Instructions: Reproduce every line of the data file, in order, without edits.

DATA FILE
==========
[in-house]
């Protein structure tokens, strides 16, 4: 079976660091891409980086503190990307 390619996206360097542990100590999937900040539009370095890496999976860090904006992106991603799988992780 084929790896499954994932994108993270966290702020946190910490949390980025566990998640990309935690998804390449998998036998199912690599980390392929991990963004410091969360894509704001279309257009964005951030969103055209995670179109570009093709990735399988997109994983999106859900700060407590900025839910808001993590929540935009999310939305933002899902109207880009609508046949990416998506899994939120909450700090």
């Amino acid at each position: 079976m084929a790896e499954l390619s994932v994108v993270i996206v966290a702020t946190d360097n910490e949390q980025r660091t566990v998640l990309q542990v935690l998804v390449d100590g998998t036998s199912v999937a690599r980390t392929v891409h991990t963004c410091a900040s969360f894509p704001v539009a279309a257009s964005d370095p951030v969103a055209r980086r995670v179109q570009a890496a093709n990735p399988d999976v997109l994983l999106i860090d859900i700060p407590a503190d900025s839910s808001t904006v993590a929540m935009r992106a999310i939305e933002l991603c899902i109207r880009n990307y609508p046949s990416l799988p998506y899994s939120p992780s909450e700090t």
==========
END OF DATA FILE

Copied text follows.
[in-house]
């Protein structure tokens, strides 16, 4: 079976660091891409980086503190990307 390619996206360097542990100590999937900040539009370095890496999976860090904006992106991603799988992780 084929790896499954994932994108993270966290702020946190910490949390980025566990998640990309935690998804390449998998036998199912690599980390392929991990963004410091969360894509704001279309257009964005951030969103055209995670179109570009093709990735399988997109994983999106859900700060407590900025839910808001993590929540935009999310939305933002899902109207880009609508046949990416998506899994939120909450700090």
């Amino acid at each position: 079976m084929a790896e499954l390619s994932v994108v993270i996206v966290a702020t946190d360097n910490e949390q980025r660091t566990v998640l990309q542990v935690l998804v390449d100590g998998t036998s199912v999937a690599r980390t392929v891409h991990t963004c410091a900040s969360f894509p704001v539009a279309a257009s964005d370095p951030v969103a055209r980086r995670v179109q570009a890496a093709n990735p399988d999976v997109l994983l999106i860090d859900i700060p407590a503190d900025s839910s808001t904006v993590a929540m935009r992106a999310i939305e933002l991603c899902i109207r880009n990307y609508p046949s990416l799988p998506y899994s939120p992780s909450e700090t």